Consider areas in your home that are not only quiet – you can still put gaskets under doors to improve soundproofing or hang acoustic panels, says Maydan – but which will also allow for storage, especially cabinets and closets. so you don’t drown in the mess. .

Natural light is another important variable to consider. “The sun sends signals to your body throughout the day that affect your circadian rhythms, making you more alert and productive,” Magriñá says. Natural light can even give you a psychological boost, improving your mood, studies show.

Make unique spaces work

Ultimately, you may not be able to get around the fact that you need to optimize a less than ideal space. But even some of the less obvious places in your home can work.

The corners of the house can also be used as offices. For example, you can place your desk in the space between two shelves. Even the corners of the house could work, says Magriñá.

What if you have an open concept floor plan and can’t create a separate area? Try putting shelves behind your desk and decorating them with books, plants, and other items, says Magriñá. The shelves will serve not only as a limit but also as storage. Or consider adding a screen or glass door to separate the space, which Maydan has done with several clients.

With a little creativity, a basement or even a garage can double as a home office. Rule # 1 with both? “Clear the mess,” Maydan says. Otherwise, this build-up could distract you.

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Flex that creative muscle a little more and you might find office space in an even more unexpected place: the closet. Cloffices, essentially cupboards transformed into desks, are also in fashion. While this might seem like a crazy option, it comes with a hidden benefit. “With a desk, you can close the door so you can’t see the desk when you’re done working,” says Magriñá. This can go a long way in creating a work-life balance. Consider using a compact statement desk compared to a traditional desk to create more space.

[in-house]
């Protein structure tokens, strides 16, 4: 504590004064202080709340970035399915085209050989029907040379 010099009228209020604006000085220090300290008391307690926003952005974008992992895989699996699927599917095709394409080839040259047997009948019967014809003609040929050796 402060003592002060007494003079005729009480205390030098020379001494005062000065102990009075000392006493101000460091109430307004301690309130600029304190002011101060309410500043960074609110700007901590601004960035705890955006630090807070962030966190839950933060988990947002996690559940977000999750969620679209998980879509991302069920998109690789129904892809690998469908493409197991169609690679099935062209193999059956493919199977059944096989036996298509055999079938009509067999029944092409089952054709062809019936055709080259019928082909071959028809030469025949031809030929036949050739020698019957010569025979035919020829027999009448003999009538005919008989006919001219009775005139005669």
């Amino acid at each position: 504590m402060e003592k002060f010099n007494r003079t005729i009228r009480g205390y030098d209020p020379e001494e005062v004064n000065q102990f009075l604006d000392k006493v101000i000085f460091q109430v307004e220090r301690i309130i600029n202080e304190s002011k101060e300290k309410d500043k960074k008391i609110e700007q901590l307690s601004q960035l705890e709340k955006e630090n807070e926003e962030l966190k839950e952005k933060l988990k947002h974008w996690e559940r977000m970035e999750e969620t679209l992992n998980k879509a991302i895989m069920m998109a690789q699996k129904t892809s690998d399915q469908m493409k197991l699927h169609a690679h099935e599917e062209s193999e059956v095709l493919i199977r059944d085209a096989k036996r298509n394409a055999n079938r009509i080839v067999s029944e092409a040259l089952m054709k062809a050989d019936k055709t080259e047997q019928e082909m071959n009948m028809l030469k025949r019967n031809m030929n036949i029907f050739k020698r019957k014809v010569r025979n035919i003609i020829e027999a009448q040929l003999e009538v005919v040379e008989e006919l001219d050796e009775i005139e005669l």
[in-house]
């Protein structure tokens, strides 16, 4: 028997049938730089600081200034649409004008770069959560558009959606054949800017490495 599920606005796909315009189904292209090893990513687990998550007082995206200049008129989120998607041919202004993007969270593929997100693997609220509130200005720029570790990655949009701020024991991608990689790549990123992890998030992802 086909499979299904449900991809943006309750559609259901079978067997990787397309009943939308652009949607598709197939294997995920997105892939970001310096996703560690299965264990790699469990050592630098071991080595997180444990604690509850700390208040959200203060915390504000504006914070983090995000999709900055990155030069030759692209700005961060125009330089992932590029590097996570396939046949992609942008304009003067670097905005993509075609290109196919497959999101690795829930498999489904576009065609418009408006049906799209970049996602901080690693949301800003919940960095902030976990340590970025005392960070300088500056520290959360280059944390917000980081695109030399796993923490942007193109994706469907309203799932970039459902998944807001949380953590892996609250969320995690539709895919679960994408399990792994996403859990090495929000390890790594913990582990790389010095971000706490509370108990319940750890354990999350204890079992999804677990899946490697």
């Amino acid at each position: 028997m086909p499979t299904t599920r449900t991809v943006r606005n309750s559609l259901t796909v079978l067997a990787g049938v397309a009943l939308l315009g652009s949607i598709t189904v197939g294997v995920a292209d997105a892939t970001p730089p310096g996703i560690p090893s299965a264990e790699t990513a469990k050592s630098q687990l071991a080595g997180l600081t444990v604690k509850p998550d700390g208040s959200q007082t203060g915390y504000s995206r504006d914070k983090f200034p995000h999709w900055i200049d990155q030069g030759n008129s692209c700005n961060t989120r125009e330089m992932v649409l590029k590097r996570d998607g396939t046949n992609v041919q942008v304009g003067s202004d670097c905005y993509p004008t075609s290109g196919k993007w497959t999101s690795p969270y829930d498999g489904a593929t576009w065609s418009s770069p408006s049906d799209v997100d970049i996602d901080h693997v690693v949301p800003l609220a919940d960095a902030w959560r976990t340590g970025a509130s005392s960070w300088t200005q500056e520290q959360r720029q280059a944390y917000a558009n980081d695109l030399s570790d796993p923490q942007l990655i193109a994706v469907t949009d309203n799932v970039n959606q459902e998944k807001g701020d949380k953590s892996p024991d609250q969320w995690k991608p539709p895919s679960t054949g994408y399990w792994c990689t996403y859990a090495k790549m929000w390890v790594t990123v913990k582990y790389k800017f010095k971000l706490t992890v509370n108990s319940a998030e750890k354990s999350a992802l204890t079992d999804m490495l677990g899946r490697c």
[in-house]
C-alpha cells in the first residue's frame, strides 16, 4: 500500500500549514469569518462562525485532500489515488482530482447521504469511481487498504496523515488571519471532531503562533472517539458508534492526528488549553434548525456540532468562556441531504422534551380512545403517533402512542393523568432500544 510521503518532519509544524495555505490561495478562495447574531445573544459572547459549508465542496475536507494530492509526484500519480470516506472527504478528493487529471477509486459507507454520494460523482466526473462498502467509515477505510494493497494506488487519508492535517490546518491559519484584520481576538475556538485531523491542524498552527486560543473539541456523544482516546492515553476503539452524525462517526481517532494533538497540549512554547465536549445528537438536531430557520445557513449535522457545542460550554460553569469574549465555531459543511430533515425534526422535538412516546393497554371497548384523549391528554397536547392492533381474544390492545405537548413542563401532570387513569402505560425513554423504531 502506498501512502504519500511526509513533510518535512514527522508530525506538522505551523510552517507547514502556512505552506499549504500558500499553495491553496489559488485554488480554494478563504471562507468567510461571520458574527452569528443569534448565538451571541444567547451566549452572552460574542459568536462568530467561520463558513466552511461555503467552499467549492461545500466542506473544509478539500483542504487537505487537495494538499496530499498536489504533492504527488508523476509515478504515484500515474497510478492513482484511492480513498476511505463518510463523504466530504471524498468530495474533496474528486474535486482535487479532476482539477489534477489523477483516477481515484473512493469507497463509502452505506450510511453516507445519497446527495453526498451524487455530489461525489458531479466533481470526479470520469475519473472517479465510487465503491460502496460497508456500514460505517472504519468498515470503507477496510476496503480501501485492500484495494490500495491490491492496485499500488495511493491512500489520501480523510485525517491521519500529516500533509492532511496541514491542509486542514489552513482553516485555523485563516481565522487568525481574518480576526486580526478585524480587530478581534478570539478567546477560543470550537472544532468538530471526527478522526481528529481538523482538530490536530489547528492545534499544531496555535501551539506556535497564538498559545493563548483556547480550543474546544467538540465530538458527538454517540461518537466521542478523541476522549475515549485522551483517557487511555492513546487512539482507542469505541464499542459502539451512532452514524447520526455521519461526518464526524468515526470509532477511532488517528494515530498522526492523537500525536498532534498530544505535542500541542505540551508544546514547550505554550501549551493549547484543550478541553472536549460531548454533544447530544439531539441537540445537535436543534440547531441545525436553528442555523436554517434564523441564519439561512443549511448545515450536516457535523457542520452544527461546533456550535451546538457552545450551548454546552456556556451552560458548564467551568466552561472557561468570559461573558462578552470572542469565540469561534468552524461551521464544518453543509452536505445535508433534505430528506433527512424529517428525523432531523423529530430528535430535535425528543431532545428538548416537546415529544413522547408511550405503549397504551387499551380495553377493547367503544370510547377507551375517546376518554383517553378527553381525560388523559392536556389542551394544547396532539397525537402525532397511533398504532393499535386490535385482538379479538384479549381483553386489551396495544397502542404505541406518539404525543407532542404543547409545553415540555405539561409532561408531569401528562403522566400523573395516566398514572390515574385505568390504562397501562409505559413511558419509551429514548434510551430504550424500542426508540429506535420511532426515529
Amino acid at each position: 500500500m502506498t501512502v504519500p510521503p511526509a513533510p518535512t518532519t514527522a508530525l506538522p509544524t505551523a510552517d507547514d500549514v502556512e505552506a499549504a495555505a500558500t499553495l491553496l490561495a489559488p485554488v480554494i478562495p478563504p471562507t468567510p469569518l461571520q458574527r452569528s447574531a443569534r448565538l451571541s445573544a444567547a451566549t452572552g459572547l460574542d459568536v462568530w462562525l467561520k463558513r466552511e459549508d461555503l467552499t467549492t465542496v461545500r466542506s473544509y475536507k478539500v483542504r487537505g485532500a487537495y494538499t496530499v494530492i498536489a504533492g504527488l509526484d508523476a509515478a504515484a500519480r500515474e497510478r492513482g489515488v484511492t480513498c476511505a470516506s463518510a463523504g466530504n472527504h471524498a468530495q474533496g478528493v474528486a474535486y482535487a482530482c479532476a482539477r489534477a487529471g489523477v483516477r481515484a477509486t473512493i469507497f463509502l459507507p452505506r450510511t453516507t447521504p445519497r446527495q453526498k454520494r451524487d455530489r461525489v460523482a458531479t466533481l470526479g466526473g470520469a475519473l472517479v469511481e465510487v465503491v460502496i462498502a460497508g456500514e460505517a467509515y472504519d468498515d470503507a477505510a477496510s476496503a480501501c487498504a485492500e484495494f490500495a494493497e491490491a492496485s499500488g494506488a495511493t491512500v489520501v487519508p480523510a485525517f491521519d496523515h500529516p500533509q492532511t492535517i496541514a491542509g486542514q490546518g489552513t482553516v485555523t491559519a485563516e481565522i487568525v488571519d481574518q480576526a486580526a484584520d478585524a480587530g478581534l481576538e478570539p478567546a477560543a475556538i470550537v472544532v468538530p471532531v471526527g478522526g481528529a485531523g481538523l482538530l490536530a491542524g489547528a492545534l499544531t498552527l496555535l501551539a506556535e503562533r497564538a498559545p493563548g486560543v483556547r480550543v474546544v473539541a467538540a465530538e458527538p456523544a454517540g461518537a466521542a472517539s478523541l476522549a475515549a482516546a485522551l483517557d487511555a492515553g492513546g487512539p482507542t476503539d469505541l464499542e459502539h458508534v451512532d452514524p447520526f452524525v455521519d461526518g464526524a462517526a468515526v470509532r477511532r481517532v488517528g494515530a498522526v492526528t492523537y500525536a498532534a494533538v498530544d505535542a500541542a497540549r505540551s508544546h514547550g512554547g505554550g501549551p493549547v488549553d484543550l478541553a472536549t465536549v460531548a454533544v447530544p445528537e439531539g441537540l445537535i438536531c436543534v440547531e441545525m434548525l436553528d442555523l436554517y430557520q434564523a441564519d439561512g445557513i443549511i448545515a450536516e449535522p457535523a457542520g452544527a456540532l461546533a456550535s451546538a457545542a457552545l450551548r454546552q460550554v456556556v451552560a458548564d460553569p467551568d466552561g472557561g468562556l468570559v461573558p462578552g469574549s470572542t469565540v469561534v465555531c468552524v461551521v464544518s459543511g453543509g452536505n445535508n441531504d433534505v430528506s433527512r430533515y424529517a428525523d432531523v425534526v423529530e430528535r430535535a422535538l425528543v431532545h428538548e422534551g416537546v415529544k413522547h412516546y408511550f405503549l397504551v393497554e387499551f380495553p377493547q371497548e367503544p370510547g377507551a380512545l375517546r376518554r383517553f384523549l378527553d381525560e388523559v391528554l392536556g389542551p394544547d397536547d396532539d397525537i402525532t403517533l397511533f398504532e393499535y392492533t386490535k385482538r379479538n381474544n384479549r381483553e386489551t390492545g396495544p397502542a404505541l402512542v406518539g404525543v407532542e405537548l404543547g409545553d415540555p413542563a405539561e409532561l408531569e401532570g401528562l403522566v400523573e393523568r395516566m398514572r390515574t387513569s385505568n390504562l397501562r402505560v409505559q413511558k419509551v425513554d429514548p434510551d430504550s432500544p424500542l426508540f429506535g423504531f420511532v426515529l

Of course, the biggest downside with many closets and basements is not having access to natural light, which is why Maydan recommends using brighter colors on the walls. “Different colors impact your mood in different ways,” Maydan says. While dark colors tend to be depressing, bright colors like reds and yellows are energizing and light colors are calming. Hang up art and inspirational quotes that give you joy In basements, you can also introduce an element of nature by adding fake 4 to 5 foot plants.

Fortunately, many garages have windows that provide some natural light. There are usually many electrical outlets, so you can easily add lighting. Just avoid fluorescent lights, which can disrupt your circadian rhythms and give you headaches if you’re sensitive to them, says Magriñá. She recommends looking for lights of 3,000 to 5,000 lumens. Heating and air conditioning can be regulated with radiators and window air conditioners, explains Maydan.

Ultimately, the effort to create the best setting for your home office will benefit your health and well-being. “Think of a well-meaning home office as a form of personal care,” says Magriñá. “Taking the time to create this space will help you be happier and more productive.”